The year was 1973. U.S. troops had been withdrawn from Vietnam, the World Trade Center in New York became the tallest building in the world, and the groundbreaking ceremony for UNO's Roskens Hall was about to begin. It was in that year that UNO had the largest enrollment in the school's history.
During a recent visit to Mammel Hall, UNO's Environmental Advocate and Sustainability Champion Patrick Wheeler focused on a group of computers. "I'm not sure why all those [computer] monitors are on," he said. "They could probably power off the ones they're not using." While he applauds the sustainable construction and design of the College of Business Administration's new building, Wheeler emphasizes the importance of continued sustainable practices by its occupants. "It's an opportunity for us to do some good things," he said. "It's not just a 'green' thing - they're issues of need."
Carl and Joyce Mammel's decision to donate the largest sum of money ever given to UNO was well thought out, said Lori Byrne, campus director for the University of Nebraska Foundation. Byrne said the Mammels have been involved in giving back to students for years, starting with scholarships of more than $500,000 to more than 250 students during the past 10 years. "One of our most satisfying experiences has been to receive letters from the young people who benefited from the scholarship programs," Carl Mammel is quoted as saying in the guide to Mammel Hall.
Mammel Hall has all the technology students would expect in a modern college building, but relying on several wires to support its system is a thing of the past. David Nielsen, director of technology and budget, said Mammel Hall is the first building on UNO's campus to be fully integrated into one wiring system. This provides money-saving technology, he said, but also benefits the campus in the long run.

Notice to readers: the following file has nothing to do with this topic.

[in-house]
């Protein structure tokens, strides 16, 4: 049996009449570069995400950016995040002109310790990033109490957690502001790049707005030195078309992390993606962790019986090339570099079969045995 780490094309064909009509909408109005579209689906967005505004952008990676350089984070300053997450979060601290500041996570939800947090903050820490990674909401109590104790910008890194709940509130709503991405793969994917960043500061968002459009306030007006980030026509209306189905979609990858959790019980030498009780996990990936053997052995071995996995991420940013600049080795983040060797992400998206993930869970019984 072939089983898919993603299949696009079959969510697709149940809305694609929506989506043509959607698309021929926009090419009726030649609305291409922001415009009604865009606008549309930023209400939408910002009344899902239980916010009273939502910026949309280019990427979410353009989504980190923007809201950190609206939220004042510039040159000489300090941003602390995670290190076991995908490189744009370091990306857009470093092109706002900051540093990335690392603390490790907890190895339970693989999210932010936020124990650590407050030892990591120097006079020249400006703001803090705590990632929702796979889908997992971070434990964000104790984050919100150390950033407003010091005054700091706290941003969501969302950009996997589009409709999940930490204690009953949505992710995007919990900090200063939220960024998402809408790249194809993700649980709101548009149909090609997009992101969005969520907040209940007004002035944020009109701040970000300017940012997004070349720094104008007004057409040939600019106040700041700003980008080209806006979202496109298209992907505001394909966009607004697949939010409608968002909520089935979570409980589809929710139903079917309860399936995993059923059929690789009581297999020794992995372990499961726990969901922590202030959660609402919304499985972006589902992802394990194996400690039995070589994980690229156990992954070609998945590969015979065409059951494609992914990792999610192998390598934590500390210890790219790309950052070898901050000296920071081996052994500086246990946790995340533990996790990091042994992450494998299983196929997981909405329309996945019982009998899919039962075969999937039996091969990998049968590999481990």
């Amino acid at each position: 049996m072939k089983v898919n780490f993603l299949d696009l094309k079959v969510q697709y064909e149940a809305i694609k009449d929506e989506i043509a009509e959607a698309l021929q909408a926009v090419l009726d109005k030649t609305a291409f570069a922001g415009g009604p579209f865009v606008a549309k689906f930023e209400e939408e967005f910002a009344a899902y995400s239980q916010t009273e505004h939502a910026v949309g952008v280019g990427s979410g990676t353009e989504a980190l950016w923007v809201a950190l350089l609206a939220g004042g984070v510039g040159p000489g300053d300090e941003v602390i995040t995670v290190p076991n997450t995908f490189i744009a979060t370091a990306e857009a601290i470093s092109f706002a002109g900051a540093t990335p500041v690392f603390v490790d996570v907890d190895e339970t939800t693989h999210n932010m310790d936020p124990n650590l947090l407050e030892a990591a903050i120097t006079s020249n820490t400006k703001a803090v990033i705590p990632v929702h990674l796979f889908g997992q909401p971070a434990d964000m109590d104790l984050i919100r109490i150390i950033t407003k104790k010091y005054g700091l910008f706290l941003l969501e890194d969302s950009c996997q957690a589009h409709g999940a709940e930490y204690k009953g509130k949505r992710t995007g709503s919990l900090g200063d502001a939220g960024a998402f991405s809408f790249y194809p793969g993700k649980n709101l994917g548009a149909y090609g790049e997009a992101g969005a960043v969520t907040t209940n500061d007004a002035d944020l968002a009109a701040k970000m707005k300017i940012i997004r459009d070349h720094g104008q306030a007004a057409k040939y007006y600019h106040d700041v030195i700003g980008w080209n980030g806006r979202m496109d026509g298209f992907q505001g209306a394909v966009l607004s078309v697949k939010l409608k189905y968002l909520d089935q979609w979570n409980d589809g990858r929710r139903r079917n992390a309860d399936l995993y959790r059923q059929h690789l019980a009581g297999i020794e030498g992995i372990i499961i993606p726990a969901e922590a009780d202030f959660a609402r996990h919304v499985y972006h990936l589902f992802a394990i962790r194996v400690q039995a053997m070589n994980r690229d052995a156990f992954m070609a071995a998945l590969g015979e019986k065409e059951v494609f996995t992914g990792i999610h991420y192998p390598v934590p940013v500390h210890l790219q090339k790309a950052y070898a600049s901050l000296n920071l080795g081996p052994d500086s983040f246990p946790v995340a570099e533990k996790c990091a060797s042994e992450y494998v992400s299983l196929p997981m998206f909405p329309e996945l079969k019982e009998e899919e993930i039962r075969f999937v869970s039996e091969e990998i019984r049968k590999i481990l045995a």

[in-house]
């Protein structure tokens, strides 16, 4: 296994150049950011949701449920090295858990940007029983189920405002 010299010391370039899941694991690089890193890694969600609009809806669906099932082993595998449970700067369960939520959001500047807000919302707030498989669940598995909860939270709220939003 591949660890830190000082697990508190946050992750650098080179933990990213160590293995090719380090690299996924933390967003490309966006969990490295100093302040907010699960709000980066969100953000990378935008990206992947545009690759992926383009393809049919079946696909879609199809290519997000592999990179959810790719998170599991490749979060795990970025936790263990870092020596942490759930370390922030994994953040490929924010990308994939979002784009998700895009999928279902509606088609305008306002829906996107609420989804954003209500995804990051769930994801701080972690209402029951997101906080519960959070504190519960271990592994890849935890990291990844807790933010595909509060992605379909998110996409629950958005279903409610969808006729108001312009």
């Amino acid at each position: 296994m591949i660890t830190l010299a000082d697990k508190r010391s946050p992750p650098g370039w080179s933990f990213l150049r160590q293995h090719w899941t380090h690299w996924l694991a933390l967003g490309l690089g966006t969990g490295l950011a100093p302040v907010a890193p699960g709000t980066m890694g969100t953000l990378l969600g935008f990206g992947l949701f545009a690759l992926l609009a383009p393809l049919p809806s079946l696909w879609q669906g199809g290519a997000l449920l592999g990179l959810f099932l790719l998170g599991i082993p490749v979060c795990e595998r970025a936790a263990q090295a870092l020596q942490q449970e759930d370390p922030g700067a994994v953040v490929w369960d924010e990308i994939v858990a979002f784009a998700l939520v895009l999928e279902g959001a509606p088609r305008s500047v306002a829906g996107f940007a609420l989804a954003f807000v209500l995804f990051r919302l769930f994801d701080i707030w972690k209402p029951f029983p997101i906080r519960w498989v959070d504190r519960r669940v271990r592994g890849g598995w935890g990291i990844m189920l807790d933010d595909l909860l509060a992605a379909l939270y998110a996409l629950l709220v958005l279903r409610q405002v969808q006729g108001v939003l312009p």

At the south entrance to Mammel Hall visitors, students and faculty are greeted by one of Jun Kaneko's massive sculptures. The piece is a bronze head with tabs projecting out of its sides. Gina Barrett, a visitor to Mammel Hall, stopped to take a second glance at the bronze head sculpture, eyeing the statue with her right hand on her hip.
What was once the home to the Aksarben racetrack is now occupied by a variety of entertainment, dining, shopping and residential units, all united under the name of Aksarben Village. Dining options at the Aksarben Village include Wohlner's, Godfather's Pizza and Jones Bros. Cupcakes. If students wish to grab a drink to go, they can also visit Juice Stop.
What to expect this month in Omaha Entertainment.
When asked to name her favorite feature of UNO's new Mammel Hall, UNO marketing major Nicole Morrison said, "Free printing." Spoken like a true college student, Morrison isn't the only student impressed with UNO's newest building. UNO senior and business management major Nick Moss singled out the touch screens as one feature that adds to his enthusiasm.